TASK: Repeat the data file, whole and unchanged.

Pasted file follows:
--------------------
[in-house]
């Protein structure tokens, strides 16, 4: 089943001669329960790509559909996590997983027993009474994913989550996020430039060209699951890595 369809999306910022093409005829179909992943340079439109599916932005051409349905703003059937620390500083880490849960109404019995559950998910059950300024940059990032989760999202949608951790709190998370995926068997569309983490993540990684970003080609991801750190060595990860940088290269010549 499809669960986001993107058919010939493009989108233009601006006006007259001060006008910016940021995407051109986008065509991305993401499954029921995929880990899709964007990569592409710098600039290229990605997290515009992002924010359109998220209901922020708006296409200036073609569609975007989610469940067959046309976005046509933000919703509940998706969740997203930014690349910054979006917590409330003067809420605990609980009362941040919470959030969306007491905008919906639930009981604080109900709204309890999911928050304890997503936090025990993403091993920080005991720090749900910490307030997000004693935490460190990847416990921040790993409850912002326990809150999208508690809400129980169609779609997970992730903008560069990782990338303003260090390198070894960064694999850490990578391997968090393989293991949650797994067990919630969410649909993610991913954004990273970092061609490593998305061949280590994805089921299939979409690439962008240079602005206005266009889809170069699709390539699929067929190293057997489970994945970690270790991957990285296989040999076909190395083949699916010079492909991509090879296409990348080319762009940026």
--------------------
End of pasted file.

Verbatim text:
[in-house]
């Protein structure tokens, strides 16, 4: 089943001669329960790509559909996590997983027993009474994913989550996020430039060209699951890595 369809999306910022093409005829179909992943340079439109599916932005051409349905703003059937620390500083880490849960109404019995559950998910059950300024940059990032989760999202949608951790709190998370995926068997569309983490993540990684970003080609991801750190060595990860940088290269010549 499809669960986001993107058919010939493009989108233009601006006006007259001060006008910016940021995407051109986008065509991305993401499954029921995929880990899709964007990569592409710098600039290229990605997290515009992002924010359109998220209901922020708006296409200036073609569609975007989610469940067959046309976005046509933000919703509940998706969740997203930014690349910054979006917590409330003067809420605990609980009362941040919470959030969306007491905008919906639930009981604080109900709204309890999911928050304890997503936090025990993403091993920080005991720090749900910490307030997000004693935490460190990847416990921040790993409850912002326990809150999208508690809400129980169609779609997970992730903008560069990782990338303003260090390198070894960064694999850490990578391997968090393989293991949650797994067990919630969410649909993610991913954004990273970092061609490593998305061949280590994805089921299939979409690439962008240079602005206005266009889809170069699709390539699929067929190293057997489970994945970690270790991957990285296989040999076909190395083949699916010079492909991509090879296409990348080319762009940026």